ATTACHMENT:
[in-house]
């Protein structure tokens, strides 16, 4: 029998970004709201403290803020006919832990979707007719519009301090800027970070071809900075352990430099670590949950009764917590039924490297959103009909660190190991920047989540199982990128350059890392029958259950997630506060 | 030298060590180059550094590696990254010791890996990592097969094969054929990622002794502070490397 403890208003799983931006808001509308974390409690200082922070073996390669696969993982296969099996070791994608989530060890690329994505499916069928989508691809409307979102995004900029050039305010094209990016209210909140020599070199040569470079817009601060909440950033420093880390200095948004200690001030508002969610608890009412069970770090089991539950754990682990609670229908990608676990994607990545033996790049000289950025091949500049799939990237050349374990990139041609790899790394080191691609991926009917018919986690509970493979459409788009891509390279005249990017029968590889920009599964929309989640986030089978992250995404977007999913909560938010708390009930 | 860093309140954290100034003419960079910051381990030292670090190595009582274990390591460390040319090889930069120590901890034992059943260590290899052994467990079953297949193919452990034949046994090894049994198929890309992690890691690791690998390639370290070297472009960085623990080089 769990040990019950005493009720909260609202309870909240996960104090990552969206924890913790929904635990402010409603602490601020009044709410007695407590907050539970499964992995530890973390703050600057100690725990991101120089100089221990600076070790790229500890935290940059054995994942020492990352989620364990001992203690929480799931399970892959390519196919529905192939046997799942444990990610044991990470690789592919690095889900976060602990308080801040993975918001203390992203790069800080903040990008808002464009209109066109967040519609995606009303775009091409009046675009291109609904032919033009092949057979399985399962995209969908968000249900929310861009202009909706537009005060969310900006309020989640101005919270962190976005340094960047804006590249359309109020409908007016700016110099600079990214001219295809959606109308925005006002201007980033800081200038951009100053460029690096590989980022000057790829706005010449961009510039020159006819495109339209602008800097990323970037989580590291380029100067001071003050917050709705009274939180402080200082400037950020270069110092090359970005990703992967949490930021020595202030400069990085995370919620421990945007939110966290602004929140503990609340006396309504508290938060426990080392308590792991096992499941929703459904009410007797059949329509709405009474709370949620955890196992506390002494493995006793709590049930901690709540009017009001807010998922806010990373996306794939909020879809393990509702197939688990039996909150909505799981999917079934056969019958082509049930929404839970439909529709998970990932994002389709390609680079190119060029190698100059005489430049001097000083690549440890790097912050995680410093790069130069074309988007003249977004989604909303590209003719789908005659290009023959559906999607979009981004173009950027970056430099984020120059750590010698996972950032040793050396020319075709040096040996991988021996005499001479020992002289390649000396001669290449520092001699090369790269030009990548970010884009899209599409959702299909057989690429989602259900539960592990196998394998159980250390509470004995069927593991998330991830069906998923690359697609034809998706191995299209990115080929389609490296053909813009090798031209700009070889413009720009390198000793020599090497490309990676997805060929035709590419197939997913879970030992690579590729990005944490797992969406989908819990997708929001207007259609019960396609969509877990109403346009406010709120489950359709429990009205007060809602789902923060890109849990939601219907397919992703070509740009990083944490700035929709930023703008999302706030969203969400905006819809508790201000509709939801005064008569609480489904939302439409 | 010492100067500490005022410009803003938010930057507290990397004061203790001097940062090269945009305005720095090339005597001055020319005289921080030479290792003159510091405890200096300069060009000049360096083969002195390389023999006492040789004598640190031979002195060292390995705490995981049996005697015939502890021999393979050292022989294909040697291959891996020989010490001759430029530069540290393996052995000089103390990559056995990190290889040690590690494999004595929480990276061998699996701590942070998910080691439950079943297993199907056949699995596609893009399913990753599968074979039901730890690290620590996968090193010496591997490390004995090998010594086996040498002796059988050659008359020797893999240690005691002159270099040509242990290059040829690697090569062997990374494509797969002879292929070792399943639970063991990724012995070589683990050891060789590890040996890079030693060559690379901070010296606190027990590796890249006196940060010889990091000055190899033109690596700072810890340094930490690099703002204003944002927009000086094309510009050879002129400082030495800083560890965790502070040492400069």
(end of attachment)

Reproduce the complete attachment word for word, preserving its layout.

[in-house]
């Protein structure tokens, strides 16, 4: 029998970004709201403290803020006919832990979707007719519009301090800027970070071809900075352990430099670590949950009764917590039924490297959103009909660190190991920047989540199982990128350059890392029958259950997630506060 | 030298060590180059550094590696990254010791890996990592097969094969054929990622002794502070490397 403890208003799983931006808001509308974390409690200082922070073996390669696969993982296969099996070791994608989530060890690329994505499916069928989508691809409307979102995004900029050039305010094209990016209210909140020599070199040569470079817009601060909440950033420093880390200095948004200690001030508002969610608890009412069970770090089991539950754990682990609670229908990608676990994607990545033996790049000289950025091949500049799939990237050349374990990139041609790899790394080191691609991926009917018919986690509970493979459409788009891509390279005249990017029968590889920009599964929309989640986030089978992250995404977007999913909560938010708390009930 | 860093309140954290100034003419960079910051381990030292670090190595009582274990390591460390040319090889930069120590901890034992059943260590290899052994467990079953297949193919452990034949046994090894049994198929890309992690890691690791690998390639370290070297472009960085623990080089 769990040990019950005493009720909260609202309870909240996960104090990552969206924890913790929904635990402010409603602490601020009044709410007695407590907050539970499964992995530890973390703050600057100690725990991101120089100089221990600076070790790229500890935290940059054995994942020492990352989620364990001992203690929480799931399970892959390519196919529905192939046997799942444990990610044991990470690789592919690095889900976060602990308080801040993975918001203390992203790069800080903040990008808002464009209109066109967040519609995606009303775009091409009046675009291109609904032919033009092949057979399985399962995209969908968000249900929310861009202009909706537009005060969310900006309020989640101005919270962190976005340094960047804006590249359309109020409908007016700016110099600079990214001219295809959606109308925005006002201007980033800081200038951009100053460029690096590989980022000057790829706005010449961009510039020159006819495109339209602008800097990323970037989580590291380029100067001071003050917050709705009274939180402080200082400037950020270069110092090359970005990703992967949490930021020595202030400069990085995370919620421990945007939110966290602004929140503990609340006396309504508290938060426990080392308590792991096992499941929703459904009410007797059949329509709405009474709370949620955890196992506390002494493995006793709590049930901690709540009017009001807010998922806010990373996306794939909020879809393990509702197939688990039996909150909505799981999917079934056969019958082509049930929404839970439909529709998970990932994002389709390609680079190119060029190698100059005489430049001097000083690549440890790097912050995680410093790069130069074309988007003249977004989604909303590209003719789908005659290009023959559906999607979009981004173009950027970056430099984020120059750590010698996972950032040793050396020319075709040096040996991988021996005499001479020992002289390649000396001669290449520092001699090369790269030009990548970010884009899209599409959702299909057989690429989602259900539960592990196998394998159980250390509470004995069927593991998330991830069906998923690359697609034809998706191995299209990115080929389609490296053909813009090798031209700009070889413009720009390198000793020599090497490309990676997805060929035709590419197939997913879970030992690579590729990005944490797992969406989908819990997708929001207007259609019960396609969509877990109403346009406010709120489950359709429990009205007060809602789902923060890109849990939601219907397919992703070509740009990083944490700035929709930023703008999302706030969203969400905006819809508790201000509709939801005064008569609480489904939302439409 | 010492100067500490005022410009803003938010930057507290990397004061203790001097940062090269945009305005720095090339005597001055020319005289921080030479290792003159510091405890200096300069060009000049360096083969002195390389023999006492040789004598640190031979002195060292390995705490995981049996005697015939502890021999393979050292022989294909040697291959891996020989010490001759430029530069540290393996052995000089103390990559056995990190290889040690590690494999004595929480990276061998699996701590942070998910080691439950079943297993199907056949699995596609893009399913990753599968074979039901730890690290620590996968090193010496591997490390004995090998010594086996040498002796059988050659008359020797893999240690005691002159270099040509242990290059040829690697090569062997990374494509797969002879292929070792399943639970063991990724012995070589683990050891060789590890040996890079030693060559690379901070010296606190027990590796890249006196940060010889990091000055190899033109690596700072810890340094930490690099703002204003944002927009000086094309510009050879002129400082030495800083560890965790502070040492400069």